Assured of a maiden podium finish since men's hockey became a showpiece of the Commonwealth Games at Kuala Lumpur in 1998, India is poised to confront the might of the World champion, Australia, on Thursday in what is anticipated to be a rousing finale to the competition.

The euphoria over the conquest of England, the European champion, and ranked No. 4 in the world, on Tuesday, is yet to wear off.

Will India make history? Not easy to answer in the affirmative. Yet, it haunts the hockey fraternity across the country and abroad on the eve of the gold medal tussle.

Assessed from a pragmatic viewpoint, the task is gigantic. The Aussies not only have history on their side, but their unconquered record for the year, what with a trophy triumph in the World Cup and a fantastic display in the Champions Trophy, winning all the six matches.

With a master strategist as endowed as Ric Charlesworth at the helm, and a squad that retains the hunger for success with undiminished passion, India's task is anything but enviable.

This is not to deflate the confidence, or the self-belief, that is sky-high now. Factually, India has never won any of the six finals against Australia.

Splendid shape

Ironically, the teams which met in pool ‘A' are fighting for the title. The Aussies are in splendid shape; swift, skilful, show style and systematization. Jamie Dwyer constitutes the one-man demolition squad, assisted in every line by players like Glenn Turner, Simon Orchard, Luke Doerner, Rob Hammond and Liem de Young — everyone is world class.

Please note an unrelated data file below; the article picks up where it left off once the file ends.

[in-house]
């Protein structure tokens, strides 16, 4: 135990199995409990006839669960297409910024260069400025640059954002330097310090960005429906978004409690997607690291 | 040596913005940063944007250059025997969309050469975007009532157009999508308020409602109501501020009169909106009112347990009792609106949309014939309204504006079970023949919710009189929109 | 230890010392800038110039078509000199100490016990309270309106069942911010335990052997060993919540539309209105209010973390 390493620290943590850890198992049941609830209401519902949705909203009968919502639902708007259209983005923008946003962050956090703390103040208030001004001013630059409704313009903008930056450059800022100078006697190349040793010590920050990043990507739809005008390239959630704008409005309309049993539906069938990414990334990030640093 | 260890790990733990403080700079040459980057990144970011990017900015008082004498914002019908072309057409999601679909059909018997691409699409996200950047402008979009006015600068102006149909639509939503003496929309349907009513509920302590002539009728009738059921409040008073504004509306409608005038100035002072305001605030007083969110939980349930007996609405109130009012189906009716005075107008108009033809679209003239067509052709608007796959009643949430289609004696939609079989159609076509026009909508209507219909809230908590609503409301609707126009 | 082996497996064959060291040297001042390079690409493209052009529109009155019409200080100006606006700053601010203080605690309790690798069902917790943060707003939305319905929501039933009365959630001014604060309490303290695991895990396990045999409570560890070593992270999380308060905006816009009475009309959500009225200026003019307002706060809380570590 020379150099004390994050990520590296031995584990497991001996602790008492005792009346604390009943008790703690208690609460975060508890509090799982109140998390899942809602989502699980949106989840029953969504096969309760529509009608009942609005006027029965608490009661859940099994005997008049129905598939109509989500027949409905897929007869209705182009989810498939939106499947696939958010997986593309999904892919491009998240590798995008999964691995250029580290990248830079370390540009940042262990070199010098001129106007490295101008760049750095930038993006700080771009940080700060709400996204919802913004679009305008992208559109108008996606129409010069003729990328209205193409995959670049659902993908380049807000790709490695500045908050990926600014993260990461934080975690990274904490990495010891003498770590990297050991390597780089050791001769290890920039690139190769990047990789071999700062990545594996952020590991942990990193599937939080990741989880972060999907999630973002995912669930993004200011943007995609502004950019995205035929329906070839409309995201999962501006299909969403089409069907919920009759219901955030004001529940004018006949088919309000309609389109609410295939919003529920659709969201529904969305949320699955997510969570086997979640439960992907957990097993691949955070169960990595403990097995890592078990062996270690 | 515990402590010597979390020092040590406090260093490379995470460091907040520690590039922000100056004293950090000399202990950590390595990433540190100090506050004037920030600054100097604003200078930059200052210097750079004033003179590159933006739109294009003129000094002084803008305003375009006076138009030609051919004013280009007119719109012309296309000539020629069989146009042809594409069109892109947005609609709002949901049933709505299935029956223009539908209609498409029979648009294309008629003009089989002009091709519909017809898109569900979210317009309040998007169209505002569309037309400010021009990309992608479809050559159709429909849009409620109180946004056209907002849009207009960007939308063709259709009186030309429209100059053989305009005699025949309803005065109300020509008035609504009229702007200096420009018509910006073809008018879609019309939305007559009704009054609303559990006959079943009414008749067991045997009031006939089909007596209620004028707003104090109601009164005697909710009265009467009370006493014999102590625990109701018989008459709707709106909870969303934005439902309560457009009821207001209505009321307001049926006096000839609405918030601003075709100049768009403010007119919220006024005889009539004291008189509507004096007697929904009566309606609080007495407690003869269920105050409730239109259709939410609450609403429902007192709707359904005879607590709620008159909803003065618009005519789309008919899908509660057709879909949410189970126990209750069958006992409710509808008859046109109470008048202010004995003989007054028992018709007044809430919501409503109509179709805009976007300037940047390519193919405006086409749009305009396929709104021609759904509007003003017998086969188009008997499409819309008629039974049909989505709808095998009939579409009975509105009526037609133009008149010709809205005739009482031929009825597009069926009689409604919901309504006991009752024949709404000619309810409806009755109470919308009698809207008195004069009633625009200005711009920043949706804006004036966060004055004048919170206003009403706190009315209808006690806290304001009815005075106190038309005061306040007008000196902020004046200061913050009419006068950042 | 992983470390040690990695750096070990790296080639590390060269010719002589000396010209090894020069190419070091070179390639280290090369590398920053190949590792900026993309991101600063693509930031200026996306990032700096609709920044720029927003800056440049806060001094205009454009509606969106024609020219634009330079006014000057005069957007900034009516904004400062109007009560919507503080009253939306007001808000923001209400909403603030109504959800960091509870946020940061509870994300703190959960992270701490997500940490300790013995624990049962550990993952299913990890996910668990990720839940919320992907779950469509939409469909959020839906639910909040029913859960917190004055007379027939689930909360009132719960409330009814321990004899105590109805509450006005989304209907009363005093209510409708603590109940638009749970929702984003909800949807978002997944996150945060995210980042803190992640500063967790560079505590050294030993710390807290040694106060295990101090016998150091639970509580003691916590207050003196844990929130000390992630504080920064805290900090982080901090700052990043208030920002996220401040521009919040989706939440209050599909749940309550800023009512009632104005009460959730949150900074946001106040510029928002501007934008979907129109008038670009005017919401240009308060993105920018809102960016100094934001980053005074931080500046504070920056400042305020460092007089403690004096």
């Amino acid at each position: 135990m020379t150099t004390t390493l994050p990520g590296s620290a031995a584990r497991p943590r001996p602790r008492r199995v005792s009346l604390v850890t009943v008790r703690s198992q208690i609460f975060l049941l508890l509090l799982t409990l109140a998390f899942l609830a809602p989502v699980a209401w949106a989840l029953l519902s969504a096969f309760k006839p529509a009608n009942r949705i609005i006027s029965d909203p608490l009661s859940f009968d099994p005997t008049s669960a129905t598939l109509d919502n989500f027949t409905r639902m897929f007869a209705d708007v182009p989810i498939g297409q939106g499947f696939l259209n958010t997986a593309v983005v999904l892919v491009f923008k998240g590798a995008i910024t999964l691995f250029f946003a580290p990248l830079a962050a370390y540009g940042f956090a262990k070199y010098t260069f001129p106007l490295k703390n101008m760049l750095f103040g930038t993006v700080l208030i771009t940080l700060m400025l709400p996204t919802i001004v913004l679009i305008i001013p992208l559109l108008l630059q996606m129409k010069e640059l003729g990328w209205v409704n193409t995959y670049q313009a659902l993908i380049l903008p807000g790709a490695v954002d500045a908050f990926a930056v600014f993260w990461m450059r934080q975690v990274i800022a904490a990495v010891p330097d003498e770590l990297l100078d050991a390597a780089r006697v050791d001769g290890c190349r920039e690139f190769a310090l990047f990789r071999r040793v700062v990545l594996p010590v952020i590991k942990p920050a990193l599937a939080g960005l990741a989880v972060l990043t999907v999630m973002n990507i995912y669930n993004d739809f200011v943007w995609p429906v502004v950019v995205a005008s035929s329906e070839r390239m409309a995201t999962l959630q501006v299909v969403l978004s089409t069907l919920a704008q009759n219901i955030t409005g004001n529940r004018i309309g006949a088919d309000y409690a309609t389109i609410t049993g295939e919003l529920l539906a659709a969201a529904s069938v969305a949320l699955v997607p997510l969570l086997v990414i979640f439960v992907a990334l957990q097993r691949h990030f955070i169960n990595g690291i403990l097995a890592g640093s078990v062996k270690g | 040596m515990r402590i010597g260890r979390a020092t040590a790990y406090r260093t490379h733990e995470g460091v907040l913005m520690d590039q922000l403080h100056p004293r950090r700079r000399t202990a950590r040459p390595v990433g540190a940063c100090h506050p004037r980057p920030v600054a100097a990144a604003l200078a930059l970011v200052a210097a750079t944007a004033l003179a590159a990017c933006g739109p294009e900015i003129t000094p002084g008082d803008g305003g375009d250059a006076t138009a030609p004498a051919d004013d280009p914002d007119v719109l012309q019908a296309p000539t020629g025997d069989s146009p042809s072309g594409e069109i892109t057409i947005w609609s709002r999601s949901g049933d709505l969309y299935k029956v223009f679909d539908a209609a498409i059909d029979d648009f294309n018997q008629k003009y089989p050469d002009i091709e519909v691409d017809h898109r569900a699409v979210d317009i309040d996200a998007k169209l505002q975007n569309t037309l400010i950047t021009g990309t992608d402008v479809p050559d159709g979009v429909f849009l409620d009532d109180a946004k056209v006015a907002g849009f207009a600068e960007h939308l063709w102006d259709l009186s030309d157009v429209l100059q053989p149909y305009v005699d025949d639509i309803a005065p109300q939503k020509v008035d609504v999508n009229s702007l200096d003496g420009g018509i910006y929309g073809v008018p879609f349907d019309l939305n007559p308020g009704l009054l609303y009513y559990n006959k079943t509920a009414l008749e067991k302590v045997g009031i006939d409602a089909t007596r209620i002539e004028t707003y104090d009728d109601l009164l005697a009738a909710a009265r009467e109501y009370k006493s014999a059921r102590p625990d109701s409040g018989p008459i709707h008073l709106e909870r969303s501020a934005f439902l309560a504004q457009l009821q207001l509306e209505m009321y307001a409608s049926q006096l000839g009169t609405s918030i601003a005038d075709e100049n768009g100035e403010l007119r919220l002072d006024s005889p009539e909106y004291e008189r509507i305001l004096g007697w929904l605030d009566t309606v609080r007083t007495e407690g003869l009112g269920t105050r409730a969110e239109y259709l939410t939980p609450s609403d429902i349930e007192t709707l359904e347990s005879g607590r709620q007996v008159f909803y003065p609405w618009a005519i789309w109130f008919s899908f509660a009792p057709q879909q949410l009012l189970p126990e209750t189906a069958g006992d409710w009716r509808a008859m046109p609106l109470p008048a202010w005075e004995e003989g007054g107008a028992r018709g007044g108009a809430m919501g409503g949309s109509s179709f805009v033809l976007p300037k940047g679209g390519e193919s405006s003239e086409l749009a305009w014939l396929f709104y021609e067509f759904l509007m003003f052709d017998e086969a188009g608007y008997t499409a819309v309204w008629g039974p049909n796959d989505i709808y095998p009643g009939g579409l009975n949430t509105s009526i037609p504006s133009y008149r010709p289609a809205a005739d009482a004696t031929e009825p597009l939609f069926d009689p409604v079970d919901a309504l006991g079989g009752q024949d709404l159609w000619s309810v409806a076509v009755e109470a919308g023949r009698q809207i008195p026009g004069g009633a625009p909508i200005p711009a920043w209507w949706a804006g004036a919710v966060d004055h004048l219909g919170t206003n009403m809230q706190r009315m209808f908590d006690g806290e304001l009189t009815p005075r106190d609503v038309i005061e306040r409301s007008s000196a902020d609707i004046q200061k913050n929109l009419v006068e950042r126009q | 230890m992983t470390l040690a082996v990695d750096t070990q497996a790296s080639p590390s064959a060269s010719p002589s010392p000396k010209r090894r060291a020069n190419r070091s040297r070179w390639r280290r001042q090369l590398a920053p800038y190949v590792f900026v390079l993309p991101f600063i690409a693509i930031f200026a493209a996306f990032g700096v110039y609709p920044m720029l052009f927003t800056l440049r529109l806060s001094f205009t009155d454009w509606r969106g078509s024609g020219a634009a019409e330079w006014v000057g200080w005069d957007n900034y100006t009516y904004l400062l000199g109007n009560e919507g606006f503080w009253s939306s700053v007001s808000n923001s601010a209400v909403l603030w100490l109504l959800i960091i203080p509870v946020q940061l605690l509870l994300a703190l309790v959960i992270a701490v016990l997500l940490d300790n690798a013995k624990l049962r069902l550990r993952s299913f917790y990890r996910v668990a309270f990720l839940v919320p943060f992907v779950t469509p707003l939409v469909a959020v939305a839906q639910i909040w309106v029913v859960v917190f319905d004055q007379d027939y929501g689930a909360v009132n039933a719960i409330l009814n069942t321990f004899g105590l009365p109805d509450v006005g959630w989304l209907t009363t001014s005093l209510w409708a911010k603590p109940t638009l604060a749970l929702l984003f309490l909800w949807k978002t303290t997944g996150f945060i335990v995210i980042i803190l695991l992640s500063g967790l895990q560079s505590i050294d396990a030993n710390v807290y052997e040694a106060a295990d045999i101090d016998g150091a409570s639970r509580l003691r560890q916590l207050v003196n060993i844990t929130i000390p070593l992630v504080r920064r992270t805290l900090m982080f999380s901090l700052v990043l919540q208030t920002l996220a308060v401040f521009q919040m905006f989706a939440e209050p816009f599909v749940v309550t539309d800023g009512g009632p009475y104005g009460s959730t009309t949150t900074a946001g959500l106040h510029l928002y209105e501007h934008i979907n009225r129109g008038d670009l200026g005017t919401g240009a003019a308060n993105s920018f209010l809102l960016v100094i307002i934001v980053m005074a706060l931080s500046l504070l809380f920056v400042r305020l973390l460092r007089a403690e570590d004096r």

India's displays so far have been in the realm of fantasy. The manner in which the team rallied to beat Malaysia, the methodical and mellifluous show against Pakistan and the pugnacity to contain the challenge from England in the semifinal, all testify signs of a resurgence, an answer to many pessimists, who untiringly write off the country's value in contemporary hockey.

Stamp of Brasa

Those reluctant to admit Jose Brasa's contribution to the team need to cast off their prejudice to the foreign coach. His stamp is clear in the team's approach, in tactics, substitutions, and formations.

Sandeep has blossomed into a first class striker and competent in executing those long and accurate drives to stun the defenders ahead. Shivendra, Sarvanjit and Vikram Pillay have exhibited commendable opportunism.

A special tribute is due to Arjun Halappa for the valiant way in which he has been handling the mid-field work with Gurbaj Singh, as much as it is to the deep defender Sardar Singh. In every match, Sardar was more than conspicuous.

Finally, India is on the threshold of a gold medal thanks to that one superb save by Chettri on Tuesday in the shoot-out.

More than anyone, the Aussies will have now realized that they are up against a very motivated side that cannot be taken lightly. This alone sets the stage for a fiesta for the aficionados, wherever they are lucky to get a glimpse of the gold medal combat.

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